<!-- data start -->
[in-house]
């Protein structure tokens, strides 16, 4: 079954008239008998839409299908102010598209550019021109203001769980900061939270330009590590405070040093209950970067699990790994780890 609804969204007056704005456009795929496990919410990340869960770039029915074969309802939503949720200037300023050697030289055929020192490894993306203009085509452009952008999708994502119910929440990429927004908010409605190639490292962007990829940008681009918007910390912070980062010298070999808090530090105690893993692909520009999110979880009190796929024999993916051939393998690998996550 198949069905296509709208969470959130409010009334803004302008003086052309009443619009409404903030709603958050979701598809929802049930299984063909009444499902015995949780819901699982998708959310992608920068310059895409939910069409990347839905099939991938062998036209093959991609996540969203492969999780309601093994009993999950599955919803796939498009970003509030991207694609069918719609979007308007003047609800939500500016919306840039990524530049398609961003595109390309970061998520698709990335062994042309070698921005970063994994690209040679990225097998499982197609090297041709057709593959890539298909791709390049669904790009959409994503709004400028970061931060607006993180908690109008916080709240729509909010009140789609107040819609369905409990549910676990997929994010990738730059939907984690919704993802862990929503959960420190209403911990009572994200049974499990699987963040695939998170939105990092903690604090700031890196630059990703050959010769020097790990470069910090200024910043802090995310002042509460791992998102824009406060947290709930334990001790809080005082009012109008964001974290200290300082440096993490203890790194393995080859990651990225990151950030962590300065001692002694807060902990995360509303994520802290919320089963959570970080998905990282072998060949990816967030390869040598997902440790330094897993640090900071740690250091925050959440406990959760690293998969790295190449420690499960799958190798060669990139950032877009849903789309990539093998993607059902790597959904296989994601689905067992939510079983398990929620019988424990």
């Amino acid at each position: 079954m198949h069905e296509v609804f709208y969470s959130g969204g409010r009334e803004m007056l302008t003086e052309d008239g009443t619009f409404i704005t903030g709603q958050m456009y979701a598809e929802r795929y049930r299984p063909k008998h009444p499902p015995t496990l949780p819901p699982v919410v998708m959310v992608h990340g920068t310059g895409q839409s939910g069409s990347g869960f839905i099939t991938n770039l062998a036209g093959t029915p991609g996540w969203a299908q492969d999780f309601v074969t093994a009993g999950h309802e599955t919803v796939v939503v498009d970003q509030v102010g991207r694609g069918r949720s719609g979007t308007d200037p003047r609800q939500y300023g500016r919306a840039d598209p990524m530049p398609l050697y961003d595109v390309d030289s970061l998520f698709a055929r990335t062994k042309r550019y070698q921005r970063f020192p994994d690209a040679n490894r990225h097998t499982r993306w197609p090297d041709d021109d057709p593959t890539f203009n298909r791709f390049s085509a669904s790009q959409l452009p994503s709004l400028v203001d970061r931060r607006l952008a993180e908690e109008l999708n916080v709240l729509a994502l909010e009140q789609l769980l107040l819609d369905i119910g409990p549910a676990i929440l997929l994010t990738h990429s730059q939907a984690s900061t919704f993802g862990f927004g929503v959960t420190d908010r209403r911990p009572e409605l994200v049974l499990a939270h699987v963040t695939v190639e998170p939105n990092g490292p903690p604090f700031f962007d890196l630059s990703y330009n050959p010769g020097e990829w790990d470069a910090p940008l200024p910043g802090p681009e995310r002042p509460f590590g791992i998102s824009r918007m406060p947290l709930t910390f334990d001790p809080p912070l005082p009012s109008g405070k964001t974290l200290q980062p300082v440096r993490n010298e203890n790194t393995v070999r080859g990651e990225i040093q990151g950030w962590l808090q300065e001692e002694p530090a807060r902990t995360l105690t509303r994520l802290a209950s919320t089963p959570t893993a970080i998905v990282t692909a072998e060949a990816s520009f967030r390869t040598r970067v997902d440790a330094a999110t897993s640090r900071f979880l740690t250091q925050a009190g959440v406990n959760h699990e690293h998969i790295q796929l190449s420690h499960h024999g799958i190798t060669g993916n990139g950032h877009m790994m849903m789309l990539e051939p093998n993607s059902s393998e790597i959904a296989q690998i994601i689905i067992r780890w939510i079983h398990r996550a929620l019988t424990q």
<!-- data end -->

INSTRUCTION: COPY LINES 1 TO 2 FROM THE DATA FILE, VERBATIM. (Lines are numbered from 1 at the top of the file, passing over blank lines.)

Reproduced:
[in-house]
């Protein structure tokens, strides 16, 4: 079954008239008998839409299908102010598209550019021109203001769980900061939270330009590590405070040093209950970067699990790994780890 609804969204007056704005456009795929496990919410990340869960770039029915074969309802939503949720200037300023050697030289055929020192490894993306203009085509452009952008999708994502119910929440990429927004908010409605190639490292962007990829940008681009918007910390912070980062010298070999808090530090105690893993692909520009999110979880009190796929024999993916051939393998690998996550 198949069905296509709208969470959130409010009334803004302008003086052309009443619009409404903030709603958050979701598809929802049930299984063909009444499902015995949780819901699982998708959310992608920068310059895409939910069409990347839905099939991938062998036209093959991609996540969203492969999780309601093994009993999950599955919803796939498009970003509030991207694609069918719609979007308007003047609800939500500016919306840039990524530049398609961003595109390309970061998520698709990335062994042309070698921005970063994994690209040679990225097998499982197609090297041709057709593959890539298909791709390049669904790009959409994503709004400028970061931060607006993180908690109008916080709240729509909010009140789609107040819609369905409990549910676990997929994010990738730059939907984690919704993802862990929503959960420190209403911990009572994200049974499990699987963040695939998170939105990092903690604090700031890196630059990703050959010769020097790990470069910090200024910043802090995310002042509460791992998102824009406060947290709930334990001790809080005082009012109008964001974290200290300082440096993490203890790194393995080859990651990225990151950030962590300065001692002694807060902990995360509303994520802290919320089963959570970080998905990282072998060949990816967030390869040598997902440790330094897993640090900071740690250091925050959440406990959760690293998969790295190449420690499960799958190798060669990139950032877009849903789309990539093998993607059902790597959904296989994601689905067992939510079983398990929620019988424990």